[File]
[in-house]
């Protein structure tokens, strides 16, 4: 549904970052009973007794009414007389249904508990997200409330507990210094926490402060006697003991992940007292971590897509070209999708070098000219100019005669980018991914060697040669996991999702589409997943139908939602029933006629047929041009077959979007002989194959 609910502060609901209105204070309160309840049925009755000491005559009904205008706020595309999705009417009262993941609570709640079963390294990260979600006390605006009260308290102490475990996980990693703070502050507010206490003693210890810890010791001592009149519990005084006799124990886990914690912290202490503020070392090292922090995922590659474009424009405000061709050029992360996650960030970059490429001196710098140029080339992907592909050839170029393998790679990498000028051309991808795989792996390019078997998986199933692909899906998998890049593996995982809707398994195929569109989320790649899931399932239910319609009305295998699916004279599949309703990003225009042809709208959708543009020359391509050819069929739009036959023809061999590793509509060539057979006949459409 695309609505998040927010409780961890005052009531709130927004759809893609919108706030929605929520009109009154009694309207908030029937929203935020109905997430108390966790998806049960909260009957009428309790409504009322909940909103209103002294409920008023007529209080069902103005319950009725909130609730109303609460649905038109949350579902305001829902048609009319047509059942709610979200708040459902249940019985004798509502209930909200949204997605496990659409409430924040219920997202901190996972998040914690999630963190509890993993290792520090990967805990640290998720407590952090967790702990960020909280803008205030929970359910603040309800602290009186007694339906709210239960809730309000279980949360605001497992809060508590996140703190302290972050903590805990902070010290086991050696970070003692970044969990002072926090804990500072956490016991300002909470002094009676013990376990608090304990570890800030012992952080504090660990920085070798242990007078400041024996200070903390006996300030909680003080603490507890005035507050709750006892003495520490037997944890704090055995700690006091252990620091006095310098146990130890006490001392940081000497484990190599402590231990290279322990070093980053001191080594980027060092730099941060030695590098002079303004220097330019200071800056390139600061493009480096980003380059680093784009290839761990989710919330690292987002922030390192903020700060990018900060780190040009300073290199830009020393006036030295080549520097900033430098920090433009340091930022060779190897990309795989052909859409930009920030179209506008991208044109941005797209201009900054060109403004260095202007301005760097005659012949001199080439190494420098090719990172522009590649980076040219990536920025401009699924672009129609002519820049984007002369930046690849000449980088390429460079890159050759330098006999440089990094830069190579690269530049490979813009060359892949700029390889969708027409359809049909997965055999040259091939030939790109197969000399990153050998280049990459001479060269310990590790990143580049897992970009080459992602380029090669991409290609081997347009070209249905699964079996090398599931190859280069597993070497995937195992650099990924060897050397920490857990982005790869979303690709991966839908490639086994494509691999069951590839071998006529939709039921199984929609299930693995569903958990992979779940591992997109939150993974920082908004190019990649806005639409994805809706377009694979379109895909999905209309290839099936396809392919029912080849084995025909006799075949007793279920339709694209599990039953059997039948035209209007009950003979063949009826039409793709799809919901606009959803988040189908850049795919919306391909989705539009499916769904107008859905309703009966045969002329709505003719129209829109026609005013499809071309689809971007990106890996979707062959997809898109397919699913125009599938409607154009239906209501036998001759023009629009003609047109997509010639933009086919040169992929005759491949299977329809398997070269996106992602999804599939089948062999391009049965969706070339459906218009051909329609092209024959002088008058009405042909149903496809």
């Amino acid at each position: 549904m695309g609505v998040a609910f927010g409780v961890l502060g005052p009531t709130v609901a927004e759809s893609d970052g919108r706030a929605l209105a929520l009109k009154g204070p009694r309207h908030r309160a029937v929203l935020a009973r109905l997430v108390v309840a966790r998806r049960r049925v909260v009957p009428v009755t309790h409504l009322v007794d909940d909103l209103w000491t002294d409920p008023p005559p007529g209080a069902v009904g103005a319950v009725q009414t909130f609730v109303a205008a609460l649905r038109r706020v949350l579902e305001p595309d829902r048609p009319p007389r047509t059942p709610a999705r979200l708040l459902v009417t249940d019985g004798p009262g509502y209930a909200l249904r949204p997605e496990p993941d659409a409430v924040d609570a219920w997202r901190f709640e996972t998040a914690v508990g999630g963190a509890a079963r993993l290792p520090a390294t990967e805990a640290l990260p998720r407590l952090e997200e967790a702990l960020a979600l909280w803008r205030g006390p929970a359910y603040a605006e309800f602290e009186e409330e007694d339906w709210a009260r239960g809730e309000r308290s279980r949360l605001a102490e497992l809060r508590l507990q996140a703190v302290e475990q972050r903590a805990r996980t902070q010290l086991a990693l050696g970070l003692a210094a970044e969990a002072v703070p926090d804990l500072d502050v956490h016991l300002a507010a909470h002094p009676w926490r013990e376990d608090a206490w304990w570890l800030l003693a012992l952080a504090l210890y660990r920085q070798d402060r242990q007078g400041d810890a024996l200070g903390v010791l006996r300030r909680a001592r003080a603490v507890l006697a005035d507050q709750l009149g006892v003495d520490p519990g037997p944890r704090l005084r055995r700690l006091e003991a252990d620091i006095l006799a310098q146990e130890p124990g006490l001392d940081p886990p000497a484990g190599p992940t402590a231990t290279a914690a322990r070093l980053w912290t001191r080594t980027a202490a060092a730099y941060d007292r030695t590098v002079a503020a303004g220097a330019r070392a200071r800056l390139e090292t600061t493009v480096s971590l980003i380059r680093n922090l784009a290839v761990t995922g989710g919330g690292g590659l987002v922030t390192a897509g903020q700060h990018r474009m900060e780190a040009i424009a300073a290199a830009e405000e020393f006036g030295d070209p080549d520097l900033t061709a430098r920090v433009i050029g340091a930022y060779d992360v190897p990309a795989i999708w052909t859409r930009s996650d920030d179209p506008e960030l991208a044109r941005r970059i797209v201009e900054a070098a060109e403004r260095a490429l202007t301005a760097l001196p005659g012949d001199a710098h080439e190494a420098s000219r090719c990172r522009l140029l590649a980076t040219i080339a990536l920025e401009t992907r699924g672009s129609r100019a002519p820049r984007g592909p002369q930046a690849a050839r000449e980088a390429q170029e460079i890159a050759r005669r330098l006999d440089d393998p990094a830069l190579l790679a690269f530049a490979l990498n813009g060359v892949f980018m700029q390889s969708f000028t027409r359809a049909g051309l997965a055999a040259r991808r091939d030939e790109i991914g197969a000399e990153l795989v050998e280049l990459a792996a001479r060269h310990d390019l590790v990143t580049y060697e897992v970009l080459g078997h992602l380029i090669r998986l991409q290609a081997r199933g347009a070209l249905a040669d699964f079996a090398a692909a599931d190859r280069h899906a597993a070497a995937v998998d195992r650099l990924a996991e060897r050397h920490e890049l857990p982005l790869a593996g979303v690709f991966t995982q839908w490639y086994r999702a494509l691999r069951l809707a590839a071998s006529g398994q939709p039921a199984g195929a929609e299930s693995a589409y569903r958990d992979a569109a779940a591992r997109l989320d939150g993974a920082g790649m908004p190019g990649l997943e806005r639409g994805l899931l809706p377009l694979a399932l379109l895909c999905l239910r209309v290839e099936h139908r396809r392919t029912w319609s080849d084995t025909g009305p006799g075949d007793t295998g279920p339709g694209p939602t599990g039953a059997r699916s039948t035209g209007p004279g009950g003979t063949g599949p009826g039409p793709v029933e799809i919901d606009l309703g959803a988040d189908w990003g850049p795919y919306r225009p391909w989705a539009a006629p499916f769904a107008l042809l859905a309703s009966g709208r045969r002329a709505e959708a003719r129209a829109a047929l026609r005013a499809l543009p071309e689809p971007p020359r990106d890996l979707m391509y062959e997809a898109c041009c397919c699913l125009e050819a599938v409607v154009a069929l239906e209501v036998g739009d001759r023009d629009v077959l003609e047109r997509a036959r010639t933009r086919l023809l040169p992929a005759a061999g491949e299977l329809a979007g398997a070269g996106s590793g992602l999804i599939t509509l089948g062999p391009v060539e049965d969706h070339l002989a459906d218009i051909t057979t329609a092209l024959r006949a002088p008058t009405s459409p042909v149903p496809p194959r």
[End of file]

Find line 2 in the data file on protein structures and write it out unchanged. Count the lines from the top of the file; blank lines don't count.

């Protein structure tokens, strides 16, 4: 549904970052009973007794009414007389249904508990997200409330507990210094926490402060006697003991992940007292971590897509070209999708070098000219100019005669980018991914060697040669996991999702589409997943139908939602029933006629047929041009077959979007002989194959 609910502060609901209105204070309160309840049925009755000491005559009904205008706020595309999705009417009262993941609570709640079963390294990260979600006390605006009260308290102490475990996980990693703070502050507010206490003693210890810890010791001592009149519990005084006799124990886990914690912290202490503020070392090292922090995922590659474009424009405000061709050029992360996650960030970059490429001196710098140029080339992907592909050839170029393998790679990498000028051309991808795989792996390019078997998986199933692909899906998998890049593996995982809707398994195929569109989320790649899931399932239910319609009305295998699916004279599949309703990003225009042809709208959708543009020359391509050819069929739009036959023809061999590793509509060539057979006949459409 695309609505998040927010409780961890005052009531709130927004759809893609919108706030929605929520009109009154009694309207908030029937929203935020109905997430108390966790998806049960909260009957009428309790409504009322909940909103209103002294409920008023007529209080069902103005319950009725909130609730109303609460649905038109949350579902305001829902048609009319047509059942709610979200708040459902249940019985004798509502209930909200949204997605496990659409409430924040219920997202901190996972998040914690999630963190509890993993290792520090990967805990640290998720407590952090967790702990960020909280803008205030929970359910603040309800602290009186007694339906709210239960809730309000279980949360605001497992809060508590996140703190302290972050903590805990902070010290086991050696970070003692970044969990002072926090804990500072956490016991300002909470002094009676013990376990608090304990570890800030012992952080504090660990920085070798242990007078400041024996200070903390006996300030909680003080603490507890005035507050709750006892003495520490037997944890704090055995700690006091252990620091006095310098146990130890006490001392940081000497484990190599402590231990290279322990070093980053001191080594980027060092730099941060030695590098002079303004220097330019200071800056390139600061493009480096980003380059680093784009290839761990989710919330690292987002922030390192903020700060990018900060780190040009300073290199830009020393006036030295080549520097900033430098920090433009340091930022060779190897990309795989052909859409930009920030179209506008991208044109941005797209201009900054060109403004260095202007301005760097005659012949001199080439190494420098090719990172522009590649980076040219990536920025401009699924672009129609002519820049984007002369930046690849000449980088390429460079890159050759330098006999440089990094830069190579690269530049490979813009060359892949700029390889969708027409359809049909997965055999040259091939030939790109197969000399990153050998280049990459001479060269310990590790990143580049897992970009080459992602380029090669991409290609081997347009070209249905699964079996090398599931190859280069597993070497995937195992650099990924060897050397920490857990982005790869979303690709991966839908490639086994494509691999069951590839071998006529939709039921199984929609299930693995569903958990992979779940591992997109939150993974920082908004190019990649806005639409994805809706377009694979379109895909999905209309290839099936396809392919029912080849084995025909006799075949007793279920339709694209599990039953059997039948035209209007009950003979063949009826039409793709799809919901606009959803988040189908850049795919919306391909989705539009499916769904107008859905309703009966045969002329709505003719129209829109026609005013499809071309689809971007990106890996979707062959997809898109397919699913125009599938409607154009239906209501036998001759023009629009003609047109997509010639933009086919040169992929005759491949299977329809398997070269996106992602999804599939089948062999391009049965969706070339459906218009051909329609092209024959002088008058009405042909149903496809």